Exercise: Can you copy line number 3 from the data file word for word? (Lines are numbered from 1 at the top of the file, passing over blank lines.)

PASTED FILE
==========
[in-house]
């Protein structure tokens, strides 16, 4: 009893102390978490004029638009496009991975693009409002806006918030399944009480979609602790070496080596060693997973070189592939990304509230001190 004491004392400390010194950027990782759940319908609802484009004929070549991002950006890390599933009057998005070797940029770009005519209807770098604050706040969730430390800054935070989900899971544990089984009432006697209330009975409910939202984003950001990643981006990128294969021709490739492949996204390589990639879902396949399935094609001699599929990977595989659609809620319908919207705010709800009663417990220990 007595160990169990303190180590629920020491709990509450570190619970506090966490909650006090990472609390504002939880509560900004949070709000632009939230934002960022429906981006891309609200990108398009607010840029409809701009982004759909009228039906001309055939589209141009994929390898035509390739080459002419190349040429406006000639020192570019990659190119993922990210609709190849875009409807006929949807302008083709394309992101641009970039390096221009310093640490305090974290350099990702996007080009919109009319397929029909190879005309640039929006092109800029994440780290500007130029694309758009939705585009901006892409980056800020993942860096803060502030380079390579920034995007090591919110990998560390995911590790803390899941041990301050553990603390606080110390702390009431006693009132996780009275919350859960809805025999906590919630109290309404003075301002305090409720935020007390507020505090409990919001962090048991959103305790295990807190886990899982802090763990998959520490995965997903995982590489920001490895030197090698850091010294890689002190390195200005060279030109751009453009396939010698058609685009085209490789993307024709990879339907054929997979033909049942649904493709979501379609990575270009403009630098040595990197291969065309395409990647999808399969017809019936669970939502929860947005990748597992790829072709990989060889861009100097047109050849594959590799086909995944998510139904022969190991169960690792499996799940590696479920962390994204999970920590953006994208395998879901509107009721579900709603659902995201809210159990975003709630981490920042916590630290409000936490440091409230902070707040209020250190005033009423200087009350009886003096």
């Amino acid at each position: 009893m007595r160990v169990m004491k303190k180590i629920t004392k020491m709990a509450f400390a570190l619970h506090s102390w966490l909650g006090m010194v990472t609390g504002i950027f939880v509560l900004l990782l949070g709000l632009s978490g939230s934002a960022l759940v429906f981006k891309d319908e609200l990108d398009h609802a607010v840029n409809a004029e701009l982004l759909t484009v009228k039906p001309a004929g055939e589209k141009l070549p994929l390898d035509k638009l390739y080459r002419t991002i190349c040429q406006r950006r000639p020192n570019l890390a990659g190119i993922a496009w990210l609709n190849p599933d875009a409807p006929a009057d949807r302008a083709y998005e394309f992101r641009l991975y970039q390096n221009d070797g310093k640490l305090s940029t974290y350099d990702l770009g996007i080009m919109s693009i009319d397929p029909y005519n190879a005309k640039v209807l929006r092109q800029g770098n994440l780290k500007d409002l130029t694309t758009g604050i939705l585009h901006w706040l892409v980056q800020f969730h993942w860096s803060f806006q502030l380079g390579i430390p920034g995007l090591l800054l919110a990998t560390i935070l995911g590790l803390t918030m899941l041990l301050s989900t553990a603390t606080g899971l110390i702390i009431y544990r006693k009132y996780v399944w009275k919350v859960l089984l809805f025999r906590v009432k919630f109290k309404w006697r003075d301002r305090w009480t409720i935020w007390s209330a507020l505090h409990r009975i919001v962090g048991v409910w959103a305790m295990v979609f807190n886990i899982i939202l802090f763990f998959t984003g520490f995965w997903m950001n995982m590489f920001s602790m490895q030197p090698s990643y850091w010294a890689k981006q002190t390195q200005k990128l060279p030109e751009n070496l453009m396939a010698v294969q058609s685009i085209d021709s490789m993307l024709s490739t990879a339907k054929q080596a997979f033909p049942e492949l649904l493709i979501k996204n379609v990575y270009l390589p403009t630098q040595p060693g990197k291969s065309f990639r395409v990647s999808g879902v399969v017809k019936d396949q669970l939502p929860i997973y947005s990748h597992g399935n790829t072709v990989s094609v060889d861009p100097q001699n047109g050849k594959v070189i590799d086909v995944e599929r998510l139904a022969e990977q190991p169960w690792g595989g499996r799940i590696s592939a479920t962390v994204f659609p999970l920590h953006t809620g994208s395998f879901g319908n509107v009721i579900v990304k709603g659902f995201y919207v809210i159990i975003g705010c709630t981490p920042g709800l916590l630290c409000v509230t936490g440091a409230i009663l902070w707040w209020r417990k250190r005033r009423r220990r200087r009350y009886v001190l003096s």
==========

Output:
């Amino acid at each position: 009893m007595r160990v169990m004491k303190k180590i629920t004392k020491m709990a509450f400390a570190l619970h506090s102390w966490l909650g006090m010194v990472t609390g504002i950027f939880v509560l900004l990782l949070g709000l632009s978490g939230s934002a960022l759940v429906f981006k891309d319908e609200l990108d398009h609802a607010v840029n409809a004029e701009l982004l759909t484009v009228k039906p001309a004929g055939e589209k141009l070549p994929l390898d035509k638009l390739y080459r002419t991002i190349c040429q406006r950006r000639p020192n570019l890390a990659g190119i993922a496009w990210l609709n190849p599933d875009a409807p006929a009057d949807r302008a083709y998005e394309f992101r641009l991975y970039q390096n221009d070797g310093k640490l305090s940029t974290y350099d990702l770009g996007i080009m919109s693009i009319d397929p029909y005519n190879a005309k640039v209807l929006r092109q800029g770098n994440l780290k500007d409002l130029t694309t758009g604050i939705l585009h901006w706040l892409v980056q800020f969730h993942w860096s803060f806006q502030l380079g390579i430390p920034g995007l090591l800054l919110a990998t560390i935070l995911g590790l803390t918030m899941l041990l301050s989900t553990a603390t606080g899971l110390i702390i009431y544990r006693k009132y996780v399944w009275k919350v859960l089984l809805f025999r906590v009432k919630f109290k309404w006697r003075d301002r305090w009480t409720i935020w007390s209330a507020l505090h409990r009975i919001v962090g048991v409910w959103a305790m295990v979609f807190n886990i899982i939202l802090f763990f998959t984003g520490f995965w997903m950001n995982m590489f920001s602790m490895q030197p090698s990643y850091w010294a890689k981006q002190t390195q200005k990128l060279p030109e751009n070496l453009m396939a010698v294969q058609s685009i085209d021709s490789m993307l024709s490739t990879a339907k054929q080596a997979f033909p049942e492949l649904l493709i979501k996204n379609v990575y270009l390589p403009t630098q040595p060693g990197k291969s065309f990639r395409v990647s999808g879902v399969v017809k019936d396949q669970l939502p929860i997973y947005s990748h597992g399935n790829t072709v990989s094609v060889d861009p100097q001699n047109g050849k594959v070189i590799d086909v995944e599929r998510l139904a022969e990977q190991p169960w690792g595989g499996r799940i590696s592939a479920t962390v994204f659609p999970l920590h953006t809620g994208s395998f879901g319908n509107v009721i579900v990304k709603g659902f995201y919207v809210i159990i975003g705010c709630t981490p920042g709800l916590l630290c409000v509230t936490g440091a409230i009663l902070w707040w209020r417990k250190r005033r009423r220990r200087r009350y009886v001190l003096s």